For creationism or ID to be called science it must graduate from mere philosphy and be observed, proven and verified (which it cannot, due to the fundamental nature of the philosophy itself). Evolution certainly has done so, and are now even making strides in technology. Thus evolution has shown that it deserved to be in the textbooks.


  26. hughvic says:

    Bad, dat SO yo bad. Love the way you keep moving the goalposts and then say that it is I who “have lost track of the discussion”. You said that the Nazis and Stalinists and others were not sophisticated enough to be scientific materialists. When I pointed out to you that they were professed scientific materialists, you conveniently accused me of changing the subject. Yet another lie. You lord your presumed mastery over them as though they were all rubes, and yet the mid-century Germans were the most highly educated polity in history.

    “The Nazis…were not exactly deep thinkers applying lots of rationalism to their thuggery”, Bad? Are you kidding? That’s EXACTLY what they were doing, the deep thinkers among them. You say that “it’s pretty hard” for you “to see them as serious philosophical students of anything in particular” in your pursuit of “accurate history”, though Dr. Goebbels collected such people, provided their genetics were politically correct. Now Bad, I myself am a trained, working historian devoted to the standards of my guild, including preeminently the principle of fidelity to the record. Were you either an historian or a “serious philosophical student”, rather than a prime example of one who supposes that to know about evolutionary biology is to know a lot about everything including metaphysics, you’d know that Professor Martin Heidegger, a serious student of philosophy given to applying lots of rationalism to Herr Hitler’s thuggery, was a Nazi who declared himself Fuhrer of Freiburg University and expunged its professoriat of all Jewish scholars. And yes, Bad, all in the name of scientific materialism. Of eugenics, in fact.

    And were you a “sophisticate” in matters philosophical, rather than one learned in what biology does not teach us about metaphysics, you’d know that naturalism IS materialism, such that “sophisticated” readers are unlikely to fall for your faux erudition. More lies.

    Another of your fraudulent habits is that of exaggeration by pluralization, a special form of hyperbole, which in turn is a minor form of deception. In your triumphalist mode you convert a single, humble argument of yours into a battery of “arguments”, and a single argument of mine into what you perceive as a countervailing battery of “arguments” overcome. Such pettiness is exceedingly annoying, and distracting for the reader.

    You ask me to name a single biologist, by which I take it you mean a biologist of the dominant scientific naturalist school, who extrapolates biological science into grand metaphysics. That challenge, by the way, does not constitute an argument, let alone “arguments”, but I accept the challenge nonetheless. Would more than one name be permissible? Would it be OK if the names were those of eminent biologists. amd not just of the token ID proponent on the tenure track in the biology department of West Doublefork State? Stephen Jay Gould in the extended period of the full flowering of that celebrated ego. Richard Dawkins, obviously. And Arthur Peacocke is a favorite representative of a two- to three-foot shelf of authors of book-length treatments of what has been accurately called both “naturalistic theism” and “theistic naturalism”.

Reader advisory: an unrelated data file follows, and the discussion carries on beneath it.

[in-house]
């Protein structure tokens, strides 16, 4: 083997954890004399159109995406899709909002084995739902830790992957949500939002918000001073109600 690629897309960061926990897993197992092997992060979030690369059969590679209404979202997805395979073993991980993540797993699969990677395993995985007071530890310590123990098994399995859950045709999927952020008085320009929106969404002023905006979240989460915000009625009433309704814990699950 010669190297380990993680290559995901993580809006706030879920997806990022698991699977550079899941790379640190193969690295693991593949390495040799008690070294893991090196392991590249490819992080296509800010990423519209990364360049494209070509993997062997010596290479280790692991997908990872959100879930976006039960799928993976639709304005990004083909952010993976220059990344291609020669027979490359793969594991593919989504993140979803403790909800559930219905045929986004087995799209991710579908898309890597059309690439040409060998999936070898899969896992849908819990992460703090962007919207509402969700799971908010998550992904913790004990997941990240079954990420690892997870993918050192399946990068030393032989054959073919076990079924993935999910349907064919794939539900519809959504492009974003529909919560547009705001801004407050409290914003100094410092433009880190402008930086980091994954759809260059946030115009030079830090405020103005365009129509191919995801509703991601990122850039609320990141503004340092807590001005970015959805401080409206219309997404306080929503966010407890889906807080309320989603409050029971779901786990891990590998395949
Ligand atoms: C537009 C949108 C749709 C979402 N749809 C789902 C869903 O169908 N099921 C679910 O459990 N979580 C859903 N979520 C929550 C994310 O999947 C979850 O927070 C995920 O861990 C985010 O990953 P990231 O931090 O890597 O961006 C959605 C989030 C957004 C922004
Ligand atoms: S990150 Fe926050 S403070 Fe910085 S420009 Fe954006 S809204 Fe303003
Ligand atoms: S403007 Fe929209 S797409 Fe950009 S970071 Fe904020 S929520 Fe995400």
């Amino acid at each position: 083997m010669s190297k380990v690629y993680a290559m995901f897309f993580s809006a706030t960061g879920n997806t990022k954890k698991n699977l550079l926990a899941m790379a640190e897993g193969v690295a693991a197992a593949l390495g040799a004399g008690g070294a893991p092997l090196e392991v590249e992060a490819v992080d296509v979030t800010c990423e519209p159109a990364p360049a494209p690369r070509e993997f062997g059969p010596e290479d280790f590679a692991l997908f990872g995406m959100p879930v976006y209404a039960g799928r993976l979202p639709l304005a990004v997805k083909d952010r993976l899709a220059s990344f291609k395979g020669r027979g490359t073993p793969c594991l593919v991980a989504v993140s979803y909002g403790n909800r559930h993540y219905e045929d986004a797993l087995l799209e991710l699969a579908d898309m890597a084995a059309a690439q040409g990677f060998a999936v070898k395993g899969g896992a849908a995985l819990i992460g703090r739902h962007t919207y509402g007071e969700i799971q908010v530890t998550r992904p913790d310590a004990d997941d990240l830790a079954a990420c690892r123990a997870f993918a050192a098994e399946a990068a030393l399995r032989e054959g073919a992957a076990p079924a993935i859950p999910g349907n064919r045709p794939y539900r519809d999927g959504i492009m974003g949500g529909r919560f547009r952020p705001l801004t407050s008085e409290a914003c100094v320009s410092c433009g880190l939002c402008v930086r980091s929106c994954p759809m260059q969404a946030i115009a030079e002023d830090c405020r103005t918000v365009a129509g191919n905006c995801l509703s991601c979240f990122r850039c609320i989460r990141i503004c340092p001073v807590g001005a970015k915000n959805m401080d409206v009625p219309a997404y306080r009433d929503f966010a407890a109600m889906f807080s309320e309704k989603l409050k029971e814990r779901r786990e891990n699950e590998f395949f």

Presumably you’re more familiar than I with the work of these men, and therefore with their metaphysical conceits and indulgences in the honored name of Science.


  27. Bad says:

    Bad, what in hell are you arguing

    I actually make myself and my arguments pretty clear, I think.

    other than that someone can’t be a scientific materialist unless he’s a “sophisticate”

    Well yes: the Nazis and Stalinists were not exactly deep thinkers applying lots of rationalism to their thuggery.

    scientific materialists when they called their Marxism “scientific materialism”, as Marx did, and also said that it was their religion?

    You seem to have lost track of the discussion. What I said was that I’m not a scientific materialist, and the people you list that did bad things, it’s pretty hard to see them as serious philosophical students of anything in particular whatever they called themselves. What I defend is accurate history, actually, not anyone’s particular “team.”

    Calling someone a liar is not a cheap dodge. And if it’s true, it isn’t name-calling; it’s naming.

    If you just call someone a liar, but then fail to back up the accusation, and then use that as an excuse to not actually address their arguments, then yeah, it’s cheap dodge.

    What I originally said was that I doubt you could “name a single biologist who claims that evolution is an “all purpose explanation” for everything. I bet you can’t name a single one who regards materialism as an actual fundamentally true metaphysic, rather than a practical methodology.”

    Your response?

    “Bad, you’re a bad liar. And also a lazy one. Scientific materialism is what you yourself profess, ad nauseum. It is also what was professed by the Stalinists, Nazis and Maoists.”

    How is this anything but an attempt to change the subject? You made a bunch of claims, but apparently you can’t back them up with any examples.